|Birth: ||Sep. 20, 1708|
New London County
|Death: ||Jan. 16, 1761|
New Hampshire, USA
CAUSE OF DEATH:
Isaac Clark died of the small pox, Jan. 16, 1761, at Keene, NH.
FATHER: Isaac Clark
MOTHER: Miriam Tracy
WIFE: Susanna Geer (m. July 8, 1736, Preston, CT)
Esther born, May 4, 1739
Susanna born, Feb. 11, 1741
Reuben born, c. 1742. Died, Aug. 3, 1745.
Miriam born, Jun. 24, 1744
Dolle born, Feb. 11, 1746
Azzubah born, Apr. 4, 1749
Sarah born, Jun. 10, 1751
Isaac born, Sep. 7, 1753. Died, Oct. 17, 1744
Huldah born, Dec. 7, 1747
SOURCE: Vital Records of Keene, Cheshire Co., NH
THE OLD GRAVEYARD AT ASH SWAMP: At a meeting of the proprietors held February 23, 1762, it was voted that the neck of land where Isaac Clark and Amos Foster were buried be appropriated and set apart for a burying place for the town. This land had been used for a burying place for some years before 1762, but at this time it was set apart from the common land, by the original proprietors, to be forever kept as a burying place.
In 1746, when Isaac Clark's wife was a girl, about one hundred Indians appeared in the town and killed a number of the inhabitants (this was the time they surrounded Nathan Blake's barn, making him prisoner and taking him to Canada). Mrs. Clark was at a barn some fifty rods distant; leaving it, she espied an Indian near her, who threw away his gun and advanced to make her his prisoner, thinking it an easy task to catch a white squaw. She gathered up her clothes around her waist and started for the fort (near the Dr. Adams place, where Mr. Lemuel Hayward now lives). She, animated by cheers from her friends, outran her pursuer, who skulked back for his gun. Isaac Clark and wife were buried in this old burying-place, but in what grave no man can tell, as the marble that marked the spot has entirely disappeared.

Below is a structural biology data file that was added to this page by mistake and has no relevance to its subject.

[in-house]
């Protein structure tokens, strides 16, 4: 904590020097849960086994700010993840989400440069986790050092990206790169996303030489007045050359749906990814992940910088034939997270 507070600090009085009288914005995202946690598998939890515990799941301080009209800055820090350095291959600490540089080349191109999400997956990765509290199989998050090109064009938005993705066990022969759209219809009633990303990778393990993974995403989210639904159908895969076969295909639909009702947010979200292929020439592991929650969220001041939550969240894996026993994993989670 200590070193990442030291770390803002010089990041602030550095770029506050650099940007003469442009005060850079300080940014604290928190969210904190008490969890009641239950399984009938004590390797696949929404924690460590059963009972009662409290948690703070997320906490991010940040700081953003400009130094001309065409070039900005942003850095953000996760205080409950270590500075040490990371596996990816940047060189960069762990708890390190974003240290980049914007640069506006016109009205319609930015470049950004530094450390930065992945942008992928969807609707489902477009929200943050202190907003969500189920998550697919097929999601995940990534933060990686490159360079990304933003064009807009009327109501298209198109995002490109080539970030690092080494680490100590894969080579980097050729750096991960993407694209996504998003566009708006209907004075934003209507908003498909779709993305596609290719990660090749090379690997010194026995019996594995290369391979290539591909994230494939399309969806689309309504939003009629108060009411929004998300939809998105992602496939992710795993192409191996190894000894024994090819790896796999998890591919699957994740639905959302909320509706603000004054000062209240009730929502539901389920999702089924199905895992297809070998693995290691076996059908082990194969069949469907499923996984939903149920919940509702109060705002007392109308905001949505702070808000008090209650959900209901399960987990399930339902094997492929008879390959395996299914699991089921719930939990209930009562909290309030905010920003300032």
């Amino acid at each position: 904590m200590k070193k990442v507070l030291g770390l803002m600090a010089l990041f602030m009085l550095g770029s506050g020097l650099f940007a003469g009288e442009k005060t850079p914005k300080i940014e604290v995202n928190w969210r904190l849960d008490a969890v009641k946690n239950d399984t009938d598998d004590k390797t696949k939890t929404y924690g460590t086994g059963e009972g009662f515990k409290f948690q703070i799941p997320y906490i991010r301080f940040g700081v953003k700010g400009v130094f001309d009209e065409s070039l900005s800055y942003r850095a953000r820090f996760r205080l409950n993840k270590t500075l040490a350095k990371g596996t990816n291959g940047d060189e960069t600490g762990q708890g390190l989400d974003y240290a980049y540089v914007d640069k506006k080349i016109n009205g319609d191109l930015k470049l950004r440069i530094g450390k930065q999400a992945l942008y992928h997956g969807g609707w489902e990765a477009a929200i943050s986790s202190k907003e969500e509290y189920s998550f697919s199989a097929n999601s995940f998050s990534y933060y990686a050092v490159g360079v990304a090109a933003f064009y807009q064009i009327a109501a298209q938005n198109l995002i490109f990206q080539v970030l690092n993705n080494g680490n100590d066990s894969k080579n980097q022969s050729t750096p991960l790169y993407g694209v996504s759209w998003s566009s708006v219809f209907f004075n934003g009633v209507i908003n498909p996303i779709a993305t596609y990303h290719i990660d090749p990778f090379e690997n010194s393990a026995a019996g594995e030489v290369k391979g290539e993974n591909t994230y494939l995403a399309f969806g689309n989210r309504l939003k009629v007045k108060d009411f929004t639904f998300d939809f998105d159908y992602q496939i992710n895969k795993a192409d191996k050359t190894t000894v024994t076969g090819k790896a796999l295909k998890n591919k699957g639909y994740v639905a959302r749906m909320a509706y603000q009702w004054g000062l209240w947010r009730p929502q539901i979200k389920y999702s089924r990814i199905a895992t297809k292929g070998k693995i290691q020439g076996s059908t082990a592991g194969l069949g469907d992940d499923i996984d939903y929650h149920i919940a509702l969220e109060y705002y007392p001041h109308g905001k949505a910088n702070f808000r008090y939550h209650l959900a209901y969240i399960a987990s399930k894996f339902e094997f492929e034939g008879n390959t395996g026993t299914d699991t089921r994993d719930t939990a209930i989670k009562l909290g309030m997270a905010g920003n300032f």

SOURCE BOOK: "History of Cheshire & Sullivan Counties, NH." by D. Hamilton Hurd. (1886). Page #82.
THE ASH SWAMP YARD: At a proprietors' meeting February 23, 1761, it was "voted upon the Fourth article that the neck of Common Land where Isaac Clark and Amos Foster were buried be appropriated and set apart for a burying place for the town." Thus Keene's oldest existing burying ground came into being. Clark and Fosters wife were victims of a severe smallpox epidemic that spread through the settlement at that time. They were buried on a forest knoll near Ash Swamp Brook, and the town acquired the land for its second burying ground. Clark and Foster were among the original proprietors and they and some of Keene's first settlers were buried there, the town being only 27 years old when this yard was started. This small yard can be found north of West Street, just east of White Brook. Most of the old slate markers are gone and there is one stone on which the date 1761 is barely legible. The Ash Swamp Yard has been treated kindly, and is cared for along with the other Keene cemeteries. On May 30, 1900, the Daughters of the American Revolution rededicated the grounds and placed a memorial boulder there. The yard is officially closed and is kept as a memorial.
SOURCE BOOK: "Upper Ashuelot, A History of Keene, New Hampshire," by the Keene History Committee. (1968). Page #605.
Ash Swamp Cemetery
New Hampshire, USA
Created by: Melody Edwards
Record added: Jun 07, 2007
Find A Grave Memorial# 19757200